My contexts are mostly physically based as I work in two different colleges and cannot do many actions unless I am physically in a specific location. But I also have an "anywhere" context for those times I am in a waiting room or coffee shop with my iPad or just a pen and paper. In my weekly review I've added many "anywhere" next actions, again from a few projects, that do not rely on specific equipment or physical space.

          In summary, I think the key is to really think about YOUR contexts and how they make sense to your workflow- they do not have to be the ones suggested in the book. This should hopefully remove the feeling of randomness. You can have a context called "On the bus" if that makes sense.

          Comment


          • #6
            cwoodgold

            Thank you for the tips in addition to the reassurance that I don't need one list. I have spent the day going through most of what I have and linking multiple actions to projects and updating the next action lists. The information you provided about the Weekly Review is very helping. I'm using Evernote to keep track of tips like this as well as the GTD folders.

            Hope all is well with you.

            Comment


            • #7
              Originally posted by lauwoman View Post
              Hi-

              For me what was helpful was to really streamline my lists according to context and separate my "next actions" from the projects that generated them during my weekly review. I might have a whole list of next actions for a particular project but if the next action is in my "home office" context, then that is the only "next action" list I look at when in my home office.

              I have only 1 next action, from a number of different projects, on 1 home office list. I don't go down the list doing one action for each project, but look at the list and determine what project I have the time and energy to work on (or the one that has most of my attention.) When I'm finished working on that project for the day (provided it's not completed) I put the next action down as a "bookmark" that let's me know where I can pick up the project again. The project folder itself can have a whole list of next actions you've thought of. But just pluck the next one off and put it in the appropriate context. if you choose to do that one, then you can open up the project folder it belongs to during the "do" step of your work.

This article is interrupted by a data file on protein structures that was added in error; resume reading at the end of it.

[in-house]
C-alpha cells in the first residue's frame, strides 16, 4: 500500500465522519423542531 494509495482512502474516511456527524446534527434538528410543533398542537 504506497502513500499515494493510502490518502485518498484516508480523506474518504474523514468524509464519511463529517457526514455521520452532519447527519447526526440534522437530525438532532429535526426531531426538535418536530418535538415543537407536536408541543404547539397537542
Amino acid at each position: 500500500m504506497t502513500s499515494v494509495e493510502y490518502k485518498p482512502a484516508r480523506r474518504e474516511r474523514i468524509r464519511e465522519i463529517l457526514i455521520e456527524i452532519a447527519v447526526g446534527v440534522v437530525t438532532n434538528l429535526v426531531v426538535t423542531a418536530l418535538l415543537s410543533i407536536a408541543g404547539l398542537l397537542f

My contexts are mostly physically based as I work in two different colleges and cannot do many actions unless I am physically in a specific location. But I also have an "anywhere" context for those times I am in a waiting room or coffee shop with my iPad or just a pen and paper. In my weekly review I've added many "anywhere" next actions, again from a few projects, that do not rely on specific equipment or physical space.

              In summary, I think the key is to really think about YOUR contexts and how they make sense to your workflow- they do not have to be the ones suggested in the book. This should hopefully remove the feeling of randomness. You can have a context called "On the bus" if that makes sense.
              auwoman - this makes sense to me. I was wondering how I would decide what next action to do! Deciding based on context seems easy for the most part. Appreciate your taking the time to reply.

              Comment


              • #8
                Adding items to GTD lists.

                Originally posted by bettlejuice View Post
                TesTeq - thanks for taking the time to reply. I agree that reading the GTD is helpful and so I have been. I'm familiar with the overall system.
                I'm sorry. I was misled by your statement that you had been adding to-do's to lots of lists. Lists such as someday/maybe, errands, calls, online, and various inboxes (iphone, evernote).

                I am adding "unprocessed stuff" to my inboxes, Next Actions to my @context lists and Projects to my Projects and Someday/Maybe lists.

                Comment